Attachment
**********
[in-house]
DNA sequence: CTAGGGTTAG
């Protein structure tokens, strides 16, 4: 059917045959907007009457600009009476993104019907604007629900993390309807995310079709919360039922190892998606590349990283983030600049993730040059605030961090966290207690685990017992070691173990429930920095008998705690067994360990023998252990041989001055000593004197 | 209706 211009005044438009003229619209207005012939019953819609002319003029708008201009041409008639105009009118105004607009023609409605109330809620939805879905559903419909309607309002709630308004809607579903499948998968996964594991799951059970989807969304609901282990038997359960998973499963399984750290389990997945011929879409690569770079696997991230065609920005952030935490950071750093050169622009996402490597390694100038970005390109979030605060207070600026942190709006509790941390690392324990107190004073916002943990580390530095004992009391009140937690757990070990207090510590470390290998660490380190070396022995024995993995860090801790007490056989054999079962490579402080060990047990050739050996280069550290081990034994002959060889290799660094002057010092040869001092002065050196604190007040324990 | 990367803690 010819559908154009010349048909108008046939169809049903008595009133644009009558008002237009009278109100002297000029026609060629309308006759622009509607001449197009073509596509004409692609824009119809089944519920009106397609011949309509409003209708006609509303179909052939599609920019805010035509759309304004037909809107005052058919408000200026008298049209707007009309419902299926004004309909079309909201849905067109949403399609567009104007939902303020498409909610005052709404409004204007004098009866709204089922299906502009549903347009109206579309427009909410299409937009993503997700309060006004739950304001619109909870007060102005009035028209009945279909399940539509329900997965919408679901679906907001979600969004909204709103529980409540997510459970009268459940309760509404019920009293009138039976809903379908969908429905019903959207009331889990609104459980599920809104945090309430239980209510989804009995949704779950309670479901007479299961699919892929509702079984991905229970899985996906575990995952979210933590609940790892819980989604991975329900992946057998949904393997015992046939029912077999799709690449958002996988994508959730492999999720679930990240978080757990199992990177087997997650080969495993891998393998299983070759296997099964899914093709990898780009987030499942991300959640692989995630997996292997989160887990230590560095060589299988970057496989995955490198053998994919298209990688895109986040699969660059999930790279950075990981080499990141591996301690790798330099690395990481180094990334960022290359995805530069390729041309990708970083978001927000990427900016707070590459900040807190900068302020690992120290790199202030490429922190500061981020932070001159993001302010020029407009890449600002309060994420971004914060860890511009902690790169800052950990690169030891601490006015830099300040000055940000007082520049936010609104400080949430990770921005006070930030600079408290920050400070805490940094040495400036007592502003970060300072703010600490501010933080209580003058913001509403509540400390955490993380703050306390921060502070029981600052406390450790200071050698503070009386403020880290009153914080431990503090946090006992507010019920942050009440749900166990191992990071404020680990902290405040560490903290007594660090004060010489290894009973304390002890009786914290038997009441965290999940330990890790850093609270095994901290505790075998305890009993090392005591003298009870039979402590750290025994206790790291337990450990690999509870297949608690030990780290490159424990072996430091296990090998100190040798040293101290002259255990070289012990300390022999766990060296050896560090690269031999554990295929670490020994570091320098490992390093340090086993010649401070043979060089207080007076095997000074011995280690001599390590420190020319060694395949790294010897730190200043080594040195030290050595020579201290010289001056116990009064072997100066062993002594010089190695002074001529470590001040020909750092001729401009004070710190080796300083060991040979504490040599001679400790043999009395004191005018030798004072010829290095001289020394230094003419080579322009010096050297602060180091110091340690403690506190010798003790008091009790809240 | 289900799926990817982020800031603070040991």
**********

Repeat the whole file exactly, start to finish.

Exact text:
[in-house]
DNA sequence: CTAGGGTTAG
């Protein structure tokens, strides 16, 4: 059917045959907007009457600009009476993104019907604007629900993390309807995310079709919360039922190892998606590349990283983030600049993730040059605030961090966290207690685990017992070691173990429930920095008998705690067994360990023998252990041989001055000593004197 | 209706 211009005044438009003229619209207005012939019953819609002319003029708008201009041409008639105009009118105004607009023609409605109330809620939805879905559903419909309607309002709630308004809607579903499948998968996964594991799951059970989807969304609901282990038997359960998973499963399984750290389990997945011929879409690569770079696997991230065609920005952030935490950071750093050169622009996402490597390694100038970005390109979030605060207070600026942190709006509790941390690392324990107190004073916002943990580390530095004992009391009140937690757990070990207090510590470390290998660490380190070396022995024995993995860090801790007490056989054999079962490579402080060990047990050739050996280069550290081990034994002959060889290799660094002057010092040869001092002065050196604190007040324990 | 990367803690 010819559908154009010349048909108008046939169809049903008595009133644009009558008002237009009278109100002297000029026609060629309308006759622009509607001449197009073509596509004409692609824009119809089944519920009106397609011949309509409003209708006609509303179909052939599609920019805010035509759309304004037909809107005052058919408000200026008298049209707007009309419902299926004004309909079309909201849905067109949403399609567009104007939902303020498409909610005052709404409004204007004098009866709204089922299906502009549903347009109206579309427009909410299409937009993503997700309060006004739950304001619109909870007060102005009035028209009945279909399940539509329900997965919408679901679906907001979600969004909204709103529980409540997510459970009268459940309760509404019920009293009138039976809903379908969908429905019903959207009331889990609104459980599920809104945090309430239980209510989804009995949704779950309670479901007479299961699919892929509702079984991905229970899985996906575990995952979210933590609940790892819980989604991975329900992946057998949904393997015992046939029912077999799709690449958002996988994508959730492999999720679930990240978080757990199992990177087997997650080969495993891998393998299983070759296997099964899914093709990898780009987030499942991300959640692989995630997996292997989160887990230590560095060589299988970057496989995955490198053998994919298209990688895109986040699969660059999930790279950075990981080499990141591996301690790798330099690395990481180094990334960022290359995805530069390729041309990708970083978001927000990427900016707070590459900040807190900068302020690992120290790199202030490429922190500061981020932070001159993001302010020029407009890449600002309060994420971004914060860890511009902690790169800052950990690169030891601490006015830099300040000055940000007082520049936010609104400080949430990770921005006070930030600079408290920050400070805490940094040495400036007592502003970060300072703010600490501010933080209580003058913001509403509540400390955490993380703050306390921060502070029981600052406390450790200071050698503070009386403020880290009153914080431990503090946090006992507010019920942050009440749900166990191992990071404020680990902290405040560490903290007594660090004060010489290894009973304390002890009786914290038997009441965290999940330990890790850093609270095994901290505790075998305890009993090392005591003298009870039979402590750290025994206790790291337990450990690999509870297949608690030990780290490159424990072996430091296990090998100190040798040293101290002259255990070289012990300390022999766990060296050896560090690269031999554990295929670490020994570091320098490992390093340090086993010649401070043979060089207080007076095997000074011995280690001599390590420190020319060694395949790294010897730190200043080594040195030290050595020579201290010289001056116990009064072997100066062993002594010089190695002074001529470590001040020909750092001729401009004070710190080796300083060991040979504490040599001679400790043999009395004191005018030798004072010829290095001289020394230094003419080579322009010096050297602060180091110091340690403690506190010798003790008091009790809240 | 289900799926990817982020800031603070040991």